Today’s internet sensation

Posted by on Mar 27, 2009 in Uncategorized | 3 Comments


A number of news sites have picked up on this unlikely political micro-celebrity, MEP Daniel Hannan whose anti-Gordon Brown speech has garnered a huge amount of views on Youtube

So I think it's interesting to see the ways we are explaining how has it become such a "success"? Even he's a bit bemused by it all

A lot of the (politically) sympathetic commentators want to to trace something about the content itself to explain the popularity. I'm sure he's a very nice fella, but let's be clear neither he nor the speech is particularly insightful, novel or compelling in itself. And that's being nice about him* and it, too.

No, the 'thing' itself is not a great explanation.

Nor is the closely related 'spirit of the age' explanation much cop – that this is what we all (more or less secretly) feel about the British PM and that's what this film is saying on our behalf. Again, it's hardly the first time these kind of arguments have been aired and hardly the best, most authentic or compelling version.

The truth is the film has been re-broadcast and endorsed by the likes of Limbaugh and the Drudge report – this helps deliver the kind of numbers of first timers (and broadcast is the word, here)

But more profoundly – as with much online stuff – it seems to be just one of those things: something had to be popular; as with all things that spread through random copying, what gets to be popular is very much a lottery. (What we don't bother thinking about – as the Black Swan would chastise
us for – is all the other speeches that didn't become successful)

Ask yourself this: if you were to try to replicate the success of this rather banal piece of political speechifying, which features would you try to replicate? The casting, the argument and the delivery or the links and the luck that's clear after the fact?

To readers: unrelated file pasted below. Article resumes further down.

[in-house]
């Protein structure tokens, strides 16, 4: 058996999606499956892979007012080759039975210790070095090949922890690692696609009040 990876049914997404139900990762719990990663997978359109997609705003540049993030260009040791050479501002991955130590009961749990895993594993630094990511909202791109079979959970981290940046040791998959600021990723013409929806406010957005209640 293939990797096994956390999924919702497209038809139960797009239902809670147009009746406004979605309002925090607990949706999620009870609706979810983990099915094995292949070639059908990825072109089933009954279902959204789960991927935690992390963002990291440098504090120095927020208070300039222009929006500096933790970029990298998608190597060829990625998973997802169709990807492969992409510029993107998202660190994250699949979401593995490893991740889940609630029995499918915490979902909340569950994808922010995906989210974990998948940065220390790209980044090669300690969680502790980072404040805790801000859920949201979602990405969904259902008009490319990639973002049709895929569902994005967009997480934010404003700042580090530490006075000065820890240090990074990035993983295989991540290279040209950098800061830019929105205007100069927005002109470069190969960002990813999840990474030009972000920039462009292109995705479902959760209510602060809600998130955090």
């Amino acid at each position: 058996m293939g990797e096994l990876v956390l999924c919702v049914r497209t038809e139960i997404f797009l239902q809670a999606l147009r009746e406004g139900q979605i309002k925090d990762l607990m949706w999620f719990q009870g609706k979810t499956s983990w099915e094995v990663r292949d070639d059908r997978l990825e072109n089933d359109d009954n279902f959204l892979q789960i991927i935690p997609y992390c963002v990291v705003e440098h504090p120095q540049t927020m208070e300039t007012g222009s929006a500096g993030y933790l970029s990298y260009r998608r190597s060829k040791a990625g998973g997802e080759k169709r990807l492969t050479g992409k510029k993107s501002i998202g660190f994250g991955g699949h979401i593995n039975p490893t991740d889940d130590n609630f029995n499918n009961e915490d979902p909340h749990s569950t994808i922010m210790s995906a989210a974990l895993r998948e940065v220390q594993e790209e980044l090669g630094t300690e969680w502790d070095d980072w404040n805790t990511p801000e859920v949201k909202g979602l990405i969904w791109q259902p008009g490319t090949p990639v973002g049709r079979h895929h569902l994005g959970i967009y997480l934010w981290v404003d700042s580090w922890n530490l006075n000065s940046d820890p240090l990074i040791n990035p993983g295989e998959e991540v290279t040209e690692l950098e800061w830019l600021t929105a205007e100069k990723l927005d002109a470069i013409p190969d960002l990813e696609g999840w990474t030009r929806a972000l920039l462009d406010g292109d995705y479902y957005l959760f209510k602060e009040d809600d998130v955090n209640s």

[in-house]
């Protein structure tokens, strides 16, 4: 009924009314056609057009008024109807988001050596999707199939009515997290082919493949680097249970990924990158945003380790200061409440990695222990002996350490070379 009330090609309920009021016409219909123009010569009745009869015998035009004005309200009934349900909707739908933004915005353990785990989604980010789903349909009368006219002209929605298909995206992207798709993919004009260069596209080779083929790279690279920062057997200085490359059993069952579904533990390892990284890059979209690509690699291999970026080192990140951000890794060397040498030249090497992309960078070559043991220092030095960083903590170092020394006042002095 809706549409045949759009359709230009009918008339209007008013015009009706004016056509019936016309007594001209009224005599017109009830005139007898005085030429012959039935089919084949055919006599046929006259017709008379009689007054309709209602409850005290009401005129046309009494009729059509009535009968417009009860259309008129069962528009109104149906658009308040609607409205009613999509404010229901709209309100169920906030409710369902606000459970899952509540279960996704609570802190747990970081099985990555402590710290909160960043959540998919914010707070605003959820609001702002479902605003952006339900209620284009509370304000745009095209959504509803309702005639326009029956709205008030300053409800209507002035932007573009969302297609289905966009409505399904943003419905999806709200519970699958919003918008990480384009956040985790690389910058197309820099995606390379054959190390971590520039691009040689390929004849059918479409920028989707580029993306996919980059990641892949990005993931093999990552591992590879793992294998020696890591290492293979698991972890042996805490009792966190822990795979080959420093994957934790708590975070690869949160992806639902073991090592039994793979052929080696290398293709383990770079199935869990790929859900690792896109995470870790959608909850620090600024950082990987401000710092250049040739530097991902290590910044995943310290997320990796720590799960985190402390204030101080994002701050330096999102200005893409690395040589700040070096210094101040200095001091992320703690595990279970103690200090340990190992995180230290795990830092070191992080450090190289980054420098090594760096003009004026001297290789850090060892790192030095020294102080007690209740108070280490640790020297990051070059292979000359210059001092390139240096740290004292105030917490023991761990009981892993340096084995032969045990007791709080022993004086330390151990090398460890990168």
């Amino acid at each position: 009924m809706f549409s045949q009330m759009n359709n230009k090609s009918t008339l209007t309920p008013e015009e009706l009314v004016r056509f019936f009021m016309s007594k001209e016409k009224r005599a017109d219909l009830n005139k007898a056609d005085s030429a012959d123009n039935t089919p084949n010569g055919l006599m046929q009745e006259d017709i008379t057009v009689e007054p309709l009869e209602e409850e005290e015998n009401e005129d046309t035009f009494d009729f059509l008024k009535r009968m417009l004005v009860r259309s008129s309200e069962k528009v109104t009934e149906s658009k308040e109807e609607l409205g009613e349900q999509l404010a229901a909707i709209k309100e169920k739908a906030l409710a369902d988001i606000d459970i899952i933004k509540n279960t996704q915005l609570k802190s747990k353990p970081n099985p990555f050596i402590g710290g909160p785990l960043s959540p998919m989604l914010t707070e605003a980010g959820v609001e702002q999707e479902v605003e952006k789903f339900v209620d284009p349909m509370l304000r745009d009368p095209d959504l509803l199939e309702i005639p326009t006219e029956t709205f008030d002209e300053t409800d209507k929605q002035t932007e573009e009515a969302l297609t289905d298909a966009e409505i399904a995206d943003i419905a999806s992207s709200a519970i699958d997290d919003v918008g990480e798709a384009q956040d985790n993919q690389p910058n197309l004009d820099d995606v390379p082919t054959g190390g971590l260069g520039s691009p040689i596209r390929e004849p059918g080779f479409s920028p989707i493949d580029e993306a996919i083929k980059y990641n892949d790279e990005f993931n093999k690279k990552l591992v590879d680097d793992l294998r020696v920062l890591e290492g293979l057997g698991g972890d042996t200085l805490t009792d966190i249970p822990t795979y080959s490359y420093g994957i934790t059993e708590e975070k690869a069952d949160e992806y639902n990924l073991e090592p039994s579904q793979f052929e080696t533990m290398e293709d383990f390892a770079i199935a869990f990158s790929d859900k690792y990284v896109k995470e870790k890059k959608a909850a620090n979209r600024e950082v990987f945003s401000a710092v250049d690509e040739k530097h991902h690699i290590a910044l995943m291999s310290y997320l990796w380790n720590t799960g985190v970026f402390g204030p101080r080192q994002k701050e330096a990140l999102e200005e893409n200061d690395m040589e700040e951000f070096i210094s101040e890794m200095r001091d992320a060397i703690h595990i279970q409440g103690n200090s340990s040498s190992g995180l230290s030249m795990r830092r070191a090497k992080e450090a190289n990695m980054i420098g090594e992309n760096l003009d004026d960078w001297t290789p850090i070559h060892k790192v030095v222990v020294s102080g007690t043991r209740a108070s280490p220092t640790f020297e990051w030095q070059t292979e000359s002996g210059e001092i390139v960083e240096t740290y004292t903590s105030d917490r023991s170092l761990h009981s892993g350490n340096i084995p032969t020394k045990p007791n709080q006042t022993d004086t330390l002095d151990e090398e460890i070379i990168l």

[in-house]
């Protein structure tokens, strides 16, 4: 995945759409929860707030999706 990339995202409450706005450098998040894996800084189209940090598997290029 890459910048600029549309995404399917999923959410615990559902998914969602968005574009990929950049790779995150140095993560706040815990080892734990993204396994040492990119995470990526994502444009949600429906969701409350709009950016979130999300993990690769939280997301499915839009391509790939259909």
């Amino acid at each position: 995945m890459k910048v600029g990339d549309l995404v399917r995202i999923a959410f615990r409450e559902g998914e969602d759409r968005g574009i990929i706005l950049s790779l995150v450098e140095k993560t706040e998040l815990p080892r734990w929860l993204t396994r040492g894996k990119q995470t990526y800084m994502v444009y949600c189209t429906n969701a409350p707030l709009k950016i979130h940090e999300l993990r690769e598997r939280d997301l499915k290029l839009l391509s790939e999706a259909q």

I know where my money is!

*He has some dodgy previous, it must be said


  1. David Barnes
    March 27, 2009

    I am sure you’re right that the popularity of this is “just one of those things”.
    I saw the speech on YouTube last night just like everybody else. It was such a sustained, deliberate attack — and we don’t get to see so much of that these days. I think the reason people like it is because it provides an antithesis to “sound byte politics”. You don’t need to agree with it to appreciate it.

  2. Andy Bell
    April 8, 2009

    I think you are wrong to call it ‘a banal piece of political speechifying’.
    For me the quality of the speech is what made it spread. Daniel Hannan expressed a view that a fair few people are thinking but that rarely gets aired eloquently. It was even more compelling because he expressed that view directly to Gordon Brown.
    Plus, the clip contains a magic comedy moment when it cuts to Gordon Brown’s weird grin.

  3. Katie
    April 8, 2009

    I agree with Daved.
    I think the reason it spread so fast is that we are not used to hearing oratory. Politicians, if they want to succeed have to be great public speakers and this is old school quality. He speaks with conviction, he appears to have the facts at his finger tips, he is understantable, Gordon looks cowed – hence we are impressed. It’s well known that Iain Duncan-Smith was a great speaker at the box, but where that used to be enough for a man to lead the country, in the age of mass media they also have to look attractive and “give good soundbite.”
    Combine great speaking with zeitgeist and you get something that does the rounds.